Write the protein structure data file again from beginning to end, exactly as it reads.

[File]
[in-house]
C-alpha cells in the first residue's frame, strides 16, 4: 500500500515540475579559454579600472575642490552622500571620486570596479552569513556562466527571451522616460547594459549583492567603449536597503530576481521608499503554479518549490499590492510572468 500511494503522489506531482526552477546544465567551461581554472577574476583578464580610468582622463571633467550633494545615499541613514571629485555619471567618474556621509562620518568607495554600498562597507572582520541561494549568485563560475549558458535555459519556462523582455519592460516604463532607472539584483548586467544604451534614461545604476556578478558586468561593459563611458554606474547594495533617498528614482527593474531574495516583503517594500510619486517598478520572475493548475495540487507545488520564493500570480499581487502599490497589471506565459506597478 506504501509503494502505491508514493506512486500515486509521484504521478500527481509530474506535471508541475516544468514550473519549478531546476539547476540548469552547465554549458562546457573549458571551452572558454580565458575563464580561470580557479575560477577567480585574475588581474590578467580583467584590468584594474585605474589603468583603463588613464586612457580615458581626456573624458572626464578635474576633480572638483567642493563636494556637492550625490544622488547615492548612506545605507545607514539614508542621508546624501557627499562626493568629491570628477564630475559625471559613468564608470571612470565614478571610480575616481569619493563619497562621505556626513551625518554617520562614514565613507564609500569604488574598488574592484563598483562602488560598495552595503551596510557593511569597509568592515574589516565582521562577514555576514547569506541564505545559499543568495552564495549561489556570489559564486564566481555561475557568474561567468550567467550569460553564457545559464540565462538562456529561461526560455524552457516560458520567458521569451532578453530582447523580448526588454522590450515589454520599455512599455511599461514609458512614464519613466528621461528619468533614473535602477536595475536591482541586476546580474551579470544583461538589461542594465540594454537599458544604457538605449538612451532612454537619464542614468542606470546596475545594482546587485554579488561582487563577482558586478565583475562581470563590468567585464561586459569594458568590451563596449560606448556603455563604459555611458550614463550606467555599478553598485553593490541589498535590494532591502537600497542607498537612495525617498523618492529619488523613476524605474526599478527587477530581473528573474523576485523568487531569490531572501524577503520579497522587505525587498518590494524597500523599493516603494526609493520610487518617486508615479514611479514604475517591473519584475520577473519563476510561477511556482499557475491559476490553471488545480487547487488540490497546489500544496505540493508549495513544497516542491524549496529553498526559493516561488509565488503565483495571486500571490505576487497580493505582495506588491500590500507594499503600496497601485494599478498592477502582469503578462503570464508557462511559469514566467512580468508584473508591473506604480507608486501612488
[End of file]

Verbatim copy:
[in-house]
C-alpha cells in the first residue's frame, strides 16, 4: 500500500515540475579559454579600472575642490552622500571620486570596479552569513556562466527571451522616460547594459549583492567603449536597503530576481521608499503554479518549490499590492510572468 500511494503522489506531482526552477546544465567551461581554472577574476583578464580610468582622463571633467550633494545615499541613514571629485555619471567618474556621509562620518568607495554600498562597507572582520541561494549568485563560475549558458535555459519556462523582455519592460516604463532607472539584483548586467544604451534614461545604476556578478558586468561593459563611458554606474547594495533617498528614482527593474531574495516583503517594500510619486517598478520572475493548475495540487507545488520564493500570480499581487502599490497589471506565459506597478 506504501509503494502505491508514493506512486500515486509521484504521478500527481509530474506535471508541475516544468514550473519549478531546476539547476540548469552547465554549458562546457573549458571551452572558454580565458575563464580561470580557479575560477577567480585574475588581474590578467580583467584590468584594474585605474589603468583603463588613464586612457580615458581626456573624458572626464578635474576633480572638483567642493563636494556637492550625490544622488547615492548612506545605507545607514539614508542621508546624501557627499562626493568629491570628477564630475559625471559613468564608470571612470565614478571610480575616481569619493563619497562621505556626513551625518554617520562614514565613507564609500569604488574598488574592484563598483562602488560598495552595503551596510557593511569597509568592515574589516565582521562577514555576514547569506541564505545559499543568495552564495549561489556570489559564486564566481555561475557568474561567468550567467550569460553564457545559464540565462538562456529561461526560455524552457516560458520567458521569451532578453530582447523580448526588454522590450515589454520599455512599455511599461514609458512614464519613466528621461528619468533614473535602477536595475536591482541586476546580474551579470544583461538589461542594465540594454537599458544604457538605449538612451532612454537619464542614468542606470546596475545594482546587485554579488561582487563577482558586478565583475562581470563590468567585464561586459569594458568590451563596449560606448556603455563604459555611458550614463550606467555599478553598485553593490541589498535590494532591502537600497542607498537612495525617498523618492529619488523613476524605474526599478527587477530581473528573474523576485523568487531569490531572501524577503520579497522587505525587498518590494524597500523599493516603494526609493520610487518617486508615479514611479514604475517591473519584475520577473519563476510561477511556482499557475491559476490553471488545480487547487488540490497546489500544496505540493508549495513544497516542491524549496529553498526559493516561488509565488503565483495571486500571490505576487497580493505582495506588491500590500507594499503600496497601485494599478498592477502582469503578462503570464508557462511559469514566467512580468508584473508591473506604480507608486501612488